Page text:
Dr. Eric Forsthoefel has worked as a prominent emergency room physician and has spoken openly about the toll that limited access to primary care is taking on the resources of hospital emergency rooms across the U.S. He is shedding light on an important trend in the health care industry of patients who do not have adequate access to primary care options or medical insurance coverage seeing emergency rooms as the only viable option for receiving medical care. This means that uninsured patients are visiting emergency rooms even when they are not suffering from a true medical emergency. Dr. Eric Forsthoefel hit the nail on the head by explaining that emergency room staff never turn patients away, but they are being hit with an overwhelming challenge of serving an increasing number of patients without a commensurate increase in resources.
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— Eric Forsthoefel (@EForsthoefel) July 20, 2018
Recent data shows that more than one-third of the patients who visit the emergency room do not actually require immediate medical attention. Rather than brushing this trend off as an indication that patients are over-exaggerating their injuries, a closer look at the data reveals that patients on Medicaid are most likely to fall into the category of frequent fliers at emergency rooms across the country. Dr. Eric Forsthoefel notes that many primary care providers in certain areas do not accept patients on Medicaid, which leaves those patients with few places to turn in times of injury. Another reason why emergency rooms have become the popular choice for those on Medicaid is because they are likely not subjected to a co-pay for any specialty services they might receive while there. Medical bills are one of the primary reasons that many Americans file for bankruptcy.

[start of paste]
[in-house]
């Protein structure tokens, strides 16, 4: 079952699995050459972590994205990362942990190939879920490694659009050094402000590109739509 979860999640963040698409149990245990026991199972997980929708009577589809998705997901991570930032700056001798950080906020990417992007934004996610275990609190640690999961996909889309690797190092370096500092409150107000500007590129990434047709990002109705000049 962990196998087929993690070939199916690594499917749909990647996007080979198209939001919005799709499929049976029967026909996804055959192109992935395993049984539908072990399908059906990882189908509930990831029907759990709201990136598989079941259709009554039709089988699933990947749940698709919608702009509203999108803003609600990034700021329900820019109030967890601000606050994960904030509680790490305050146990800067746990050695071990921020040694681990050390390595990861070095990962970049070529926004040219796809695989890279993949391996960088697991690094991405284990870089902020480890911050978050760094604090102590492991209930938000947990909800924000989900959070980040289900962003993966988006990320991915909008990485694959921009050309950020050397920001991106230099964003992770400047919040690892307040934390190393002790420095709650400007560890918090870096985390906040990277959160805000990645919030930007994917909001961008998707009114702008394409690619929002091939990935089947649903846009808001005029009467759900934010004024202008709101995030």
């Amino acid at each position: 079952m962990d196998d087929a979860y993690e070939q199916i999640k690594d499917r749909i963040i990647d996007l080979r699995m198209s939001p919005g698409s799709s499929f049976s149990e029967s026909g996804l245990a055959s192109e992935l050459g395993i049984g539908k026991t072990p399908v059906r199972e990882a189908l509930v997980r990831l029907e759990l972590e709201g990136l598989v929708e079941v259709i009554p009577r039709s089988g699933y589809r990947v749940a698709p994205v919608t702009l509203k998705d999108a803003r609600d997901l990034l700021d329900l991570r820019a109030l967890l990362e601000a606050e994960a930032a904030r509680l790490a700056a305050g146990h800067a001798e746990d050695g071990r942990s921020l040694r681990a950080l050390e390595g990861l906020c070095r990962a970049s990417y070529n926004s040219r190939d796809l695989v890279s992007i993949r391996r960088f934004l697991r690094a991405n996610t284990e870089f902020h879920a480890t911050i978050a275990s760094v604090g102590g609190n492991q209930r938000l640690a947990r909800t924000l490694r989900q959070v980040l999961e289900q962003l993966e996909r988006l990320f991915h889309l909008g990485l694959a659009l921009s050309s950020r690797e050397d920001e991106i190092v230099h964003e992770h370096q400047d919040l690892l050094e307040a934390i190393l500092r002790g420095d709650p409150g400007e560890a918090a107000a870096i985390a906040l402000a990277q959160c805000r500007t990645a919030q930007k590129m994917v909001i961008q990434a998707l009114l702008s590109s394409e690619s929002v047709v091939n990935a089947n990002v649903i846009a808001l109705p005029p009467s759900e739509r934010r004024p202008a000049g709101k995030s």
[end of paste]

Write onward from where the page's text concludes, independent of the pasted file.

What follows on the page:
One of the ways that Dr. Eric Forsthoefel sees the system reaching a more balanced dynamic is by increasing the number of non-urgent care facilities available in all communities. This includes facilities that are open outside of normal business hours when a primary care physician might be unavailable to see patients. Insurance providers will have to accommodate these types of facilities in making co-payments affordable for their insured in order for this model to be effective. Alternatively, Dr. Eric Forsthoefel suggests that primary care physicians should consider providing more evening hours for patients so that they can receive the medical attention they need in a timely manner. Otherwise, patients will feel that the only way they can get responsive care is by being admitted to an emergency room. The same is true for weekend schedules at primary care facilities. This trend has taken hold for some pediatric facilities, but many adult patients are still left without options on how to receive non-urgent medical care outside of regular business hours.